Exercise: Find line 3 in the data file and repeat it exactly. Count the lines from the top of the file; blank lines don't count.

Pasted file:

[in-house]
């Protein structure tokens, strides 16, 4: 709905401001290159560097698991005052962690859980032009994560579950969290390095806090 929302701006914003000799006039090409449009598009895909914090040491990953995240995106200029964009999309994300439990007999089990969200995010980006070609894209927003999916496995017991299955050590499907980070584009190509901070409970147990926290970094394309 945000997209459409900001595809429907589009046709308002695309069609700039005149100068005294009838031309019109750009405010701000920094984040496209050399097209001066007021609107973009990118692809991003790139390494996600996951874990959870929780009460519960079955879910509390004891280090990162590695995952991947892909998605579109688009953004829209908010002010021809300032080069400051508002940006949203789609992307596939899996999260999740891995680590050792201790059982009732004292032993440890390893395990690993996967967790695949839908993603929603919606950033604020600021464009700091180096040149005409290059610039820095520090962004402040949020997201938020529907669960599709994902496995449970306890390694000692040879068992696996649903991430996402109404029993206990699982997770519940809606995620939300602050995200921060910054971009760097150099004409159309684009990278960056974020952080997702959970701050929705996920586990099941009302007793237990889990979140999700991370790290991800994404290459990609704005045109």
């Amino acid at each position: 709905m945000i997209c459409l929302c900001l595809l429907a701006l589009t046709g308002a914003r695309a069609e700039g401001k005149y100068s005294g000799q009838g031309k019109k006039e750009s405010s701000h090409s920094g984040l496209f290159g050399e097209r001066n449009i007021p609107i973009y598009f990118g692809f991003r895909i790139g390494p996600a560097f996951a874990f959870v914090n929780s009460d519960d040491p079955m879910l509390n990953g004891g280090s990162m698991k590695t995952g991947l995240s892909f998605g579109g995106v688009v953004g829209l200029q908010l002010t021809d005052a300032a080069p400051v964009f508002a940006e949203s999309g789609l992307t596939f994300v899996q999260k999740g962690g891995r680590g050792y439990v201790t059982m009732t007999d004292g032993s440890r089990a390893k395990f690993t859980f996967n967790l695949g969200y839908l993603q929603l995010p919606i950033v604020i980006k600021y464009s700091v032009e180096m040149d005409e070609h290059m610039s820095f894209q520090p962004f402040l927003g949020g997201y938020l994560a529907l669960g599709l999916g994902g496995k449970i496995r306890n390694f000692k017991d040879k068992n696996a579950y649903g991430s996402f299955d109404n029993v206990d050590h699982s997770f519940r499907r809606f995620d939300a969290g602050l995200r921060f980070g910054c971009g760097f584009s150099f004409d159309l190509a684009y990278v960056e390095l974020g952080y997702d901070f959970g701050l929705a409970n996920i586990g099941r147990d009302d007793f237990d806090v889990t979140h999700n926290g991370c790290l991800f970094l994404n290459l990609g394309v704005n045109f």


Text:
């Amino acid at each position: 709905m945000i997209c459409l929302c900001l595809l429907a701006l589009t046709g308002a914003r695309a069609e700039g401001k005149y100068s005294g000799q009838g031309k019109k006039e750009s405010s701000h090409s920094g984040l496209f290159g050399e097209r001066n449009i007021p609107i973009y598009f990118g692809f991003r895909i790139g390494p996600a560097f996951a874990f959870v914090n929780s009460d519960d040491p079955m879910l509390n990953g004891g280090s990162m698991k590695t995952g991947l995240s892909f998605g579109g995106v688009v953004g829209l200029q908010l002010t021809d005052a300032a080069p400051v964009f508002a940006e949203s999309g789609l992307t596939f994300v899996q999260k999740g962690g891995r680590g050792y439990v201790t059982m009732t007999d004292g032993s440890r089990a390893k395990f690993t859980f996967n967790l695949g969200y839908l993603q929603l995010p919606i950033v604020i980006k600021y464009s700091v032009e180096m040149d005409e070609h290059m610039s820095f894209q520090p962004f402040l927003g949020g997201y938020l994560a529907l669960g599709l999916g994902g496995k449970i496995r306890n390694f000692k017991d040879k068992n696996a579950y649903g991430s996402f299955d109404n029993v206990d050590h699982s997770f519940r499907r809606f995620d939300a969290g602050l995200r921060f980070g910054c971009g760097f584009s150099f004409d159309l190509a684009y990278v960056e390095l974020g952080y997702d901070f959970g701050l929705a409970n996920i586990g099941r147990d009302d007793f237990d806090v889990t979140h999700n926290g991370c790290l991800f970094l994404n290459l990609g394309v704005n045109f």